NASA renames faraway ice world 'Arrokoth' after backlash
This handout image released January 2, 2019 by NASA, the first color image of Ultima Thule, now officially named Arrokoth, taken at a distance of 137,000 kilometers at 4:08 Universal Time on January 1, 2019. (AFP)
Ultima Thule, the farthest cosmic body ever visited by a spacecraft, has been officially renamed Arrokoth, or "sky" in the Native American Powhatan and Algonquian languages, following a significant backlash over the old name's Nazi connotations.
The icy rock, which orbits in the dark and frigid Kuiper Belt about a billion miles beyond Pluto, was visited by the NASA spaceship New Horizons in January this year, with the first detailed images showing it consisted of two spheres stuck together in the shape of a snowman.
Its technical designation is 2014 MU69 but the New Horizon team initially nicknamed it Ultima Thule (pronounced Tool-ey) after a mythical northern land in classical and medieval European literature described as beyond the borders of the known world.
That name sparked a backlash, however, because it was co-opted by far-right German occultists in the early 20th century as the fabled ancient northern country of the "Aryan" people (the term they used to describe proto-Indo-Europeans).
Their Thule Society later became Adolf Hitler's Nazi party, and the term remains popular in alt-right circles: it is, for example, also the name of a Swedish white-power rock group.
The new official name, which was chosen by the New Horizons team and ratified by the International Astronomical Union, was announced in a ceremony at NASA headquarters Tuesday. A subsequent NASA statement made no mention of the controversy.
"The name 'Arrokoth' reflects the inspiration of looking to the skies and wondering about the stars and worlds beyond our own," said Alan Stern, New Horizons principal investigator from Southwest Research Institute, Boulder, Colorado.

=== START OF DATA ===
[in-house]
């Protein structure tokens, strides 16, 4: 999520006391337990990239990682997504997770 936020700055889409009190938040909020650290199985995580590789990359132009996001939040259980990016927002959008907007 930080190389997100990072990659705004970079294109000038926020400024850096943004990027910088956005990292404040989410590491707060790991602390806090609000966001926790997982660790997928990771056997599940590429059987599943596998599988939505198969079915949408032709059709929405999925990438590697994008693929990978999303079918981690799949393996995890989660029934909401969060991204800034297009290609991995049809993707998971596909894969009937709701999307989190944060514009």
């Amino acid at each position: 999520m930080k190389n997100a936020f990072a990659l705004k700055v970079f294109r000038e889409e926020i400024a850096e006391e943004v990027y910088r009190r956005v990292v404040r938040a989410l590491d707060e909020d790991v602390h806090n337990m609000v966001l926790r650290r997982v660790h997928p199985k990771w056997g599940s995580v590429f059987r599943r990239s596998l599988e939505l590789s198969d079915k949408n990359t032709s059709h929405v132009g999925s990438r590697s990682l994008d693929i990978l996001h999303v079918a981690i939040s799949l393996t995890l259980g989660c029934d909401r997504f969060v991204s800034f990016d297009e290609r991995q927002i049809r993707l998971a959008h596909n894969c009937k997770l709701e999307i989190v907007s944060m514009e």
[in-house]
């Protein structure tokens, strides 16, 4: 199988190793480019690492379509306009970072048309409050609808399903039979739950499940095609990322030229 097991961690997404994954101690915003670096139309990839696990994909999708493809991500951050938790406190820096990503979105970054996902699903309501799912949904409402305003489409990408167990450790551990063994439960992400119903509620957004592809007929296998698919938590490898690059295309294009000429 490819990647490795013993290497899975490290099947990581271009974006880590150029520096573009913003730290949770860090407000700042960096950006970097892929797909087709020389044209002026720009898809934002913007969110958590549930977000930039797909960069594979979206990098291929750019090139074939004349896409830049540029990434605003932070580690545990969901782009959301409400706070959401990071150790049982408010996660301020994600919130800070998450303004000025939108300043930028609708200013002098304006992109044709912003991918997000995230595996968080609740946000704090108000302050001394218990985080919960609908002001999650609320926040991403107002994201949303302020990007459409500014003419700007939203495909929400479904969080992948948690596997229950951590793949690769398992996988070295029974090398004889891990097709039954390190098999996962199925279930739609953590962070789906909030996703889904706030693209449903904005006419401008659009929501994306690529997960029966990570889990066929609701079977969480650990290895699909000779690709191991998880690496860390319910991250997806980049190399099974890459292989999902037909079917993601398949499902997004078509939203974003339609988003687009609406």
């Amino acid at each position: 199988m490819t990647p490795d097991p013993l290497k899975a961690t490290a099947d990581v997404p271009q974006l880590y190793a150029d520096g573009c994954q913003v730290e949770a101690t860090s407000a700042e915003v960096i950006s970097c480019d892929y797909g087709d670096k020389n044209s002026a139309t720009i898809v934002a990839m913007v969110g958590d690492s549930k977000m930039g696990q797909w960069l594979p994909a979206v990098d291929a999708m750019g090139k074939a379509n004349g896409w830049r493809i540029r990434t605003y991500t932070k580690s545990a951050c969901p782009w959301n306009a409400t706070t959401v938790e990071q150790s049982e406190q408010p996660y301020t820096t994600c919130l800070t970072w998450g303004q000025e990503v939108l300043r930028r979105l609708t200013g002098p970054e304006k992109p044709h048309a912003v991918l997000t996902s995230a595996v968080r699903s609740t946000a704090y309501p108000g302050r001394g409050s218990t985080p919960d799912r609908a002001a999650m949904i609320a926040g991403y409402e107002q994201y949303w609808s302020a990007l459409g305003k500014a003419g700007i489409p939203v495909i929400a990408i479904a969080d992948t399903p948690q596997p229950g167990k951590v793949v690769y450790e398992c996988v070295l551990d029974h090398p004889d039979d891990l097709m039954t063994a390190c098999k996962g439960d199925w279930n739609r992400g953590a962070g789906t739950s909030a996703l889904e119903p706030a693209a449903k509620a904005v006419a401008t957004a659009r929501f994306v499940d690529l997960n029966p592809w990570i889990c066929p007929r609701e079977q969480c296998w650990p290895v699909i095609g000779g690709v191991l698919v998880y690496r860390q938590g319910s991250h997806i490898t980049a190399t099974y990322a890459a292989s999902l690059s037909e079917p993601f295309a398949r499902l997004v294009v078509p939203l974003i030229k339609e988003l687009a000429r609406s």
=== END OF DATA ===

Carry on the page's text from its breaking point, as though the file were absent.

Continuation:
"That desire to learn is at the heart of the New Horizons mission, and we're honored to join with the Powhatan community and people of Maryland in this celebration of discovery."
NASA added that they had received consent from Powhatan Tribal elders, and the name was chosen to associate the culture of the native people who lived in the region where the object was discovered.
Both the Hubble Space Telescope, which found the object in 2014, and the New Horizons mission (at the Johns Hopkins Applied Physics Laboratory) are operated out of Maryland, whose Chesapeake Bay region is home to the Powhatan people.
Responding to a query by AFP, NASA emphasized Ultima Thule was only ever a nickname -- but did not comment on whether the Nazi controversy played a role in discarding it.
Astrophysicist Simon Porter, who works for the New Horizons mission, tweeted: "This took far too long, but I am happy with the result. #Arrokoth!"
Ocean McIntyre, a NASA science assistant, added: "Arrokoth is far better of a name for MU69 than Ultima Thule. I'm glad that the old moniker didn't make the cut. Welcome to the newest member of the named solar system bodies -- Arrokoth!"